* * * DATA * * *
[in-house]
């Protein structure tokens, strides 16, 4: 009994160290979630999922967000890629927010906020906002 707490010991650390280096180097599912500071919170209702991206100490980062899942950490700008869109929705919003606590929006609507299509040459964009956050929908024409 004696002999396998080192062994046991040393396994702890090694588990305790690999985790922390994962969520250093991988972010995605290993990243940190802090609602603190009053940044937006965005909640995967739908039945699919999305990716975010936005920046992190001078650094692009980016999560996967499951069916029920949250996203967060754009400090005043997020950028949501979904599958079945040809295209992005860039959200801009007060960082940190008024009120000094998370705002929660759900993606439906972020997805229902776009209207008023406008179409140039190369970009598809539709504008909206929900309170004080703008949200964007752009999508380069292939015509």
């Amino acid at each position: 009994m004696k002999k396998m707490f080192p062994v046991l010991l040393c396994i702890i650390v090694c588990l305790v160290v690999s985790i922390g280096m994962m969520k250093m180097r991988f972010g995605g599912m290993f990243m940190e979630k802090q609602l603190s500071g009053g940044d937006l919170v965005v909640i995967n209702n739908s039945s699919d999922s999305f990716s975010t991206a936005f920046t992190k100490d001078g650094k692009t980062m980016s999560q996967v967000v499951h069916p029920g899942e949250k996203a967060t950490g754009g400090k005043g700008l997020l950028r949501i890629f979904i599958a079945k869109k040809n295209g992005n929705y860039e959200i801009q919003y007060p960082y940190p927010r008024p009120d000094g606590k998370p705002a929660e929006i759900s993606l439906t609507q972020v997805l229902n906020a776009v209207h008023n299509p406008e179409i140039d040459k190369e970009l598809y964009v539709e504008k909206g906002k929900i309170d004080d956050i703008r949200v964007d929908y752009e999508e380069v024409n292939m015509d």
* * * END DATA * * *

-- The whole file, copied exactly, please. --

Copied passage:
[in-house]
């Protein structure tokens, strides 16, 4: 009994160290979630999922967000890629927010906020906002 707490010991650390280096180097599912500071919170209702991206100490980062899942950490700008869109929705919003606590929006609507299509040459964009956050929908024409 004696002999396998080192062994046991040393396994702890090694588990305790690999985790922390994962969520250093991988972010995605290993990243940190802090609602603190009053940044937006965005909640995967739908039945699919999305990716975010936005920046992190001078650094692009980016999560996967499951069916029920949250996203967060754009400090005043997020950028949501979904599958079945040809295209992005860039959200801009007060960082940190008024009120000094998370705002929660759900993606439906972020997805229902776009209207008023406008179409140039190369970009598809539709504008909206929900309170004080703008949200964007752009999508380069292939015509």
């Amino acid at each position: 009994m004696k002999k396998m707490f080192p062994v046991l010991l040393c396994i702890i650390v090694c588990l305790v160290v690999s985790i922390g280096m994962m969520k250093m180097r991988f972010g995605g599912m290993f990243m940190e979630k802090q609602l603190s500071g009053g940044d937006l919170v965005v909640i995967n209702n739908s039945s699919d999922s999305f990716s975010t991206a936005f920046t992190k100490d001078g650094k692009t980062m980016s999560q996967v967000v499951h069916p029920g899942e949250k996203a967060t950490g754009g400090k005043g700008l997020l950028r949501i890629f979904i599958a079945k869109k040809n295209g992005n929705y860039e959200i801009q919003y007060p960082y940190p927010r008024p009120d000094g606590k998370p705002a929660e929006i759900s993606l439906t609507q972020v997805l229902n906020a776009v209207h008023n299509p406008e179409i140039d040459k190369e970009l598809y964009v539709e504008k909206g906002k929900i309170d004080d956050i703008r949200v964007d929908y752009e999508e380069v024409n292939m015509d």